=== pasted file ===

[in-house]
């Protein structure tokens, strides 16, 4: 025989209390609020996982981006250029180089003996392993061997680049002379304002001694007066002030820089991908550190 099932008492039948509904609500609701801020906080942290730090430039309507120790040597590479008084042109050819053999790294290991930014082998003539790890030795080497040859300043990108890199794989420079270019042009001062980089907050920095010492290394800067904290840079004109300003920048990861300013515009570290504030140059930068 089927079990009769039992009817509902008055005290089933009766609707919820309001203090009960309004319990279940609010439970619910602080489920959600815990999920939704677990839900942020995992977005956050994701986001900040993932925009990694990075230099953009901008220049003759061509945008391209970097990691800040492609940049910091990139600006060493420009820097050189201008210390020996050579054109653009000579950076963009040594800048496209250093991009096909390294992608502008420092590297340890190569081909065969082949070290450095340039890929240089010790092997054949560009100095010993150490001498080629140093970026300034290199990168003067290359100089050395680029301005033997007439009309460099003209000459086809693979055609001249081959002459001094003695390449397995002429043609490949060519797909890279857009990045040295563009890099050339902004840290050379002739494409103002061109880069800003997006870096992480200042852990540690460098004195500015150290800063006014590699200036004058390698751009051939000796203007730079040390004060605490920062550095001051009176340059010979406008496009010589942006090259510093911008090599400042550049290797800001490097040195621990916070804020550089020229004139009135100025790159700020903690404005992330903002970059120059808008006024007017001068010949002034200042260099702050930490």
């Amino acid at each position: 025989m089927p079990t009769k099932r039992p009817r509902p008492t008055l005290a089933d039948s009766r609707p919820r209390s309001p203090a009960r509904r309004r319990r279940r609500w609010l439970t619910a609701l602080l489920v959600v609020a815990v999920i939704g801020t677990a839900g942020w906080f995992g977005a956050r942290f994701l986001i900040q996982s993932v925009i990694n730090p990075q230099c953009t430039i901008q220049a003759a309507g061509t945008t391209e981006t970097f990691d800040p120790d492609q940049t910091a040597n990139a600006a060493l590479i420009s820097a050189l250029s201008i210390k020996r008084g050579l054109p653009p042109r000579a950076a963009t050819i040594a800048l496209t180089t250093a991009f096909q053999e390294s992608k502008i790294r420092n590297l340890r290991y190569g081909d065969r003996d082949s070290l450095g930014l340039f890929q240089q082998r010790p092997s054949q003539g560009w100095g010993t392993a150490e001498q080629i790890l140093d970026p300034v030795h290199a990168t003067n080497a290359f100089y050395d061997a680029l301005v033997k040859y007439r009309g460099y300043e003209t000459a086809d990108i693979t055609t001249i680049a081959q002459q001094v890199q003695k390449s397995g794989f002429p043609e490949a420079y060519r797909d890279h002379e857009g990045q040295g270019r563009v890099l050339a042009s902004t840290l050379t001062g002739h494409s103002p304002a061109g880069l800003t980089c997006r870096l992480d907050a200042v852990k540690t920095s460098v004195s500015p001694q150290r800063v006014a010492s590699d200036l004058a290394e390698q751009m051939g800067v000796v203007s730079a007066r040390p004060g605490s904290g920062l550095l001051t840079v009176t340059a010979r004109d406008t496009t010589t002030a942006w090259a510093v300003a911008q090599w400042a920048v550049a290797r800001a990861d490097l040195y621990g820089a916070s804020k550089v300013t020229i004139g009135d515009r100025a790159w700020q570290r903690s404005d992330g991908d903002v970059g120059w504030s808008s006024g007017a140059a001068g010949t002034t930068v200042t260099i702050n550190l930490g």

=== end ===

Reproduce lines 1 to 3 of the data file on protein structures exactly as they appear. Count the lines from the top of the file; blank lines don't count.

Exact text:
[in-house]
């Protein structure tokens, strides 16, 4: 025989209390609020996982981006250029180089003996392993061997680049002379304002001694007066002030820089991908550190 099932008492039948509904609500609701801020906080942290730090430039309507120790040597590479008084042109050819053999790294290991930014082998003539790890030795080497040859300043990108890199794989420079270019042009001062980089907050920095010492290394800067904290840079004109300003920048990861300013515009570290504030140059930068 089927079990009769039992009817509902008055005290089933009766609707919820309001203090009960309004319990279940609010439970619910602080489920959600815990999920939704677990839900942020995992977005956050994701986001900040993932925009990694990075230099953009901008220049003759061509945008391209970097990691800040492609940049910091990139600006060493420009820097050189201008210390020996050579054109653009000579950076963009040594800048496209250093991009096909390294992608502008420092590297340890190569081909065969082949070290450095340039890929240089010790092997054949560009100095010993150490001498080629140093970026300034290199990168003067290359100089050395680029301005033997007439009309460099003209000459086809693979055609001249081959002459001094003695390449397995002429043609490949060519797909890279857009990045040295563009890099050339902004840290050379002739494409103002061109880069800003997006870096992480200042852990540690460098004195500015150290800063006014590699200036004058390698751009051939000796203007730079040390004060605490920062550095001051009176340059010979406008496009010589942006090259510093911008090599400042550049290797800001490097040195621990916070804020550089020229004139009135100025790159700020903690404005992330903002970059120059808008006024007017001068010949002034200042260099702050930490």
């Amino acid at each position: 025989m089927p079990t009769k099932r039992p009817r509902p008492t008055l005290a089933d039948s009766r609707p919820r209390s309001p203090a009960r509904r309004r319990r279940r609500w609010l439970t619910a609701l602080l489920v959600v609020a815990v999920i939704g801020t677990a839900g942020w906080f995992g977005a956050r942290f994701l986001i900040q996982s993932v925009i990694n730090p990075q230099c953009t430039i901008q220049a003759a309507g061509t945008t391209e981006t970097f990691d800040p120790d492609q940049t910091a040597n990139a600006a060493l590479i420009s820097a050189l250029s201008i210390k020996r008084g050579l054109p653009p042109r000579a950076a963009t050819i040594a800048l496209t180089t250093a991009f096909q053999e390294s992608k502008i790294r420092n590297l340890r290991y190569g081909d065969r003996d082949s070290l450095g930014l340039f890929q240089q082998r010790p092997s054949q003539g560009w100095g010993t392993a150490e001498q080629i790890l140093d970026p300034v030795h290199a990168t003067n080497a290359f100089y050395d061997a680029l301005v033997k040859y007439r009309g460099y300043e003209t000459a086809d990108i693979t055609t001249i680049a081959q002459q001094v890199q003695k390449s397995g794989f002429p043609e490949a420079y060519r797909d890279h002379e857009g990045q040295g270019r563009v890099l050339a042009s902004t840290l050379t001062g002739h494409s103002p304002a061109g880069l800003t980089c997006r870096l992480d907050a200042v852990k540690t920095s460098v004195s500015p001694q150290r800063v006014a010492s590699d200036l004058a290394e390698q751009m051939g800067v000796v203007s730079a007066r040390p004060g605490s904290g920062l550095l001051t840079v009176t340059a010979r004109d406008t496009t010589t002030a942006w090259a510093v300003a911008q090599w400042a920048v550049a290797r800001a990861d490097l040195y621990g820089a916070s804020k550089v300013t020229i004139g009135d515009r100025a790159w700020q570290r903690s404005d992330g991908d903002v970059g120059w504030s808008s006024g007017a140059a001068g010949t002034t930068v200042t260099i702050n550190l930490g």